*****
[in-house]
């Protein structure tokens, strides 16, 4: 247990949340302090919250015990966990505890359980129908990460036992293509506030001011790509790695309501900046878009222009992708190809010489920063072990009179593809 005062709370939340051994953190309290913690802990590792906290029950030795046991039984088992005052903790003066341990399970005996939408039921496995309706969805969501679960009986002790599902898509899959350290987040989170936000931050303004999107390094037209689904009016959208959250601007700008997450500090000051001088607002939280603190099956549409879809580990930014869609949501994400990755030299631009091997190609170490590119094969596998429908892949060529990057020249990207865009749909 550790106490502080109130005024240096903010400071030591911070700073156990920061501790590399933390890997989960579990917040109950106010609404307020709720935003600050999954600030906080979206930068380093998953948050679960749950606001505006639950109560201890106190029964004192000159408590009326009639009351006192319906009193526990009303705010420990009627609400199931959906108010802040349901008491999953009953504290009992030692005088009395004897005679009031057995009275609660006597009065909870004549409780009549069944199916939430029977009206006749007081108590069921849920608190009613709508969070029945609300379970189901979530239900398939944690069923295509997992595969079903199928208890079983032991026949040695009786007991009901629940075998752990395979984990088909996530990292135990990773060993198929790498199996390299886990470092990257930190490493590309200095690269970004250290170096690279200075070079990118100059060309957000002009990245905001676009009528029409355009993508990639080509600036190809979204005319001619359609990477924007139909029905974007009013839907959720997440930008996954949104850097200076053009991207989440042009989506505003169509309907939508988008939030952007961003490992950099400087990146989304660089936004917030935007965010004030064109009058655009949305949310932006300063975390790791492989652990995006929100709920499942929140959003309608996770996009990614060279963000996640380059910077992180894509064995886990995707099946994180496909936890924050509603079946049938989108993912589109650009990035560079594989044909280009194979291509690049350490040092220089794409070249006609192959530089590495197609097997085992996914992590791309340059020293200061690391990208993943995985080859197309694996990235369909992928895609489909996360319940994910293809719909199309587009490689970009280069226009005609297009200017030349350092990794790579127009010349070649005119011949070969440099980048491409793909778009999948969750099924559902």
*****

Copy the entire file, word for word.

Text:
[in-house]
């Protein structure tokens, strides 16, 4: 247990949340302090919250015990966990505890359980129908990460036992293509506030001011790509790695309501900046878009222009992708190809010489920063072990009179593809 005062709370939340051994953190309290913690802990590792906290029950030795046991039984088992005052903790003066341990399970005996939408039921496995309706969805969501679960009986002790599902898509899959350290987040989170936000931050303004999107390094037209689904009016959208959250601007700008997450500090000051001088607002939280603190099956549409879809580990930014869609949501994400990755030299631009091997190609170490590119094969596998429908892949060529990057020249990207865009749909 550790106490502080109130005024240096903010400071030591911070700073156990920061501790590399933390890997989960579990917040109950106010609404307020709720935003600050999954600030906080979206930068380093998953948050679960749950606001505006639950109560201890106190029964004192000159408590009326009639009351006192319906009193526990009303705010420990009627609400199931959906108010802040349901008491999953009953504290009992030692005088009395004897005679009031057995009275609660006597009065909870004549409780009549069944199916939430029977009206006749007081108590069921849920608190009613709508969070029945609300379970189901979530239900398939944690069923295509997992595969079903199928208890079983032991026949040695009786007991009901629940075998752990395979984990088909996530990292135990990773060993198929790498199996390299886990470092990257930190490493590309200095690269970004250290170096690279200075070079990118100059060309957000002009990245905001676009009528029409355009993508990639080509600036190809979204005319001619359609990477924007139909029905974007009013839907959720997440930008996954949104850097200076053009991207989440042009989506505003169509309907939508988008939030952007961003490992950099400087990146989304660089936004917030935007965010004030064109009058655009949305949310932006300063975390790791492989652990995006929100709920499942929140959003309608996770996009990614060279963000996640380059910077992180894509064995886990995707099946994180496909936890924050509603079946049938989108993912589109650009990035560079594989044909280009194979291509690049350490040092220089794409070249006609192959530089590495197609097997085992996914992590791309340059020293200061690391990208993943995985080859197309694996990235369909992928895609489909996360319940994910293809719909199309587009490689970009280069226009005609297009200017030349350092990794790579127009010349070649005119011949070969440099980048491409793909778009999948969750099924559902």